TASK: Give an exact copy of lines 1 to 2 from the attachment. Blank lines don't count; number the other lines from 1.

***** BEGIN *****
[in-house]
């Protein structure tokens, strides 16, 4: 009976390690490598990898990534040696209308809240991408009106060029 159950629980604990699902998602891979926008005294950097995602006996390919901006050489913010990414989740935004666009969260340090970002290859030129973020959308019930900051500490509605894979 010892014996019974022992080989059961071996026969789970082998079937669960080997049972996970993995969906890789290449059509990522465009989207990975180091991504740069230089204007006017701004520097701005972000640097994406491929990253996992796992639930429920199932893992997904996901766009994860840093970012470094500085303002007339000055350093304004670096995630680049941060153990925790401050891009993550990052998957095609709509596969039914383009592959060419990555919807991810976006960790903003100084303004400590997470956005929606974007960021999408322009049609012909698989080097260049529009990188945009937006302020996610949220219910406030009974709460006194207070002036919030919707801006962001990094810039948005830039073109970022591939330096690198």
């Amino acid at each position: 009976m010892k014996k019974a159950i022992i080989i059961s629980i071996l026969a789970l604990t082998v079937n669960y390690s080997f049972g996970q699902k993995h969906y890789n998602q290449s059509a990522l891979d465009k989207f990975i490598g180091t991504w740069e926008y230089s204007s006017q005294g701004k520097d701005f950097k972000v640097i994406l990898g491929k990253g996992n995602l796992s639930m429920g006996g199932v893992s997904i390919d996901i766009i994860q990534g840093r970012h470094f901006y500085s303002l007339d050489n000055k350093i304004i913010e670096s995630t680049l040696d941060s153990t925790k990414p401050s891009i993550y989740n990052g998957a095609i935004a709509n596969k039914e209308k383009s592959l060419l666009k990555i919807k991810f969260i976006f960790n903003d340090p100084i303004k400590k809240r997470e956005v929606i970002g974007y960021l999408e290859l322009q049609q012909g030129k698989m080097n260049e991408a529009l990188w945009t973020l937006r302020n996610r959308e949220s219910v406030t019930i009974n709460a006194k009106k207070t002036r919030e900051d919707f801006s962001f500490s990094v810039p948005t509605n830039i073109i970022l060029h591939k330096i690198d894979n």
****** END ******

[in-house]
């Protein structure tokens, strides 16, 4: 009976390690490598990898990534040696209308809240991408009106060029 159950629980604990699902998602891979926008005294950097995602006996390919901006050489913010990414989740935004666009969260340090970002290859030129973020959308019930900051500490509605894979 010892014996019974022992080989059961071996026969789970082998079937669960080997049972996970993995969906890789290449059509990522465009989207990975180091991504740069230089204007006017701004520097701005972000640097994406491929990253996992796992639930429920199932893992997904996901766009994860840093970012470094500085303002007339000055350093304004670096995630680049941060153990925790401050891009993550990052998957095609709509596969039914383009592959060419990555919807991810976006960790903003100084303004400590997470956005929606974007960021999408322009049609012909698989080097260049529009990188945009937006302020996610949220219910406030009974709460006194207070002036919030919707801006962001990094810039948005830039073109970022591939330096690198």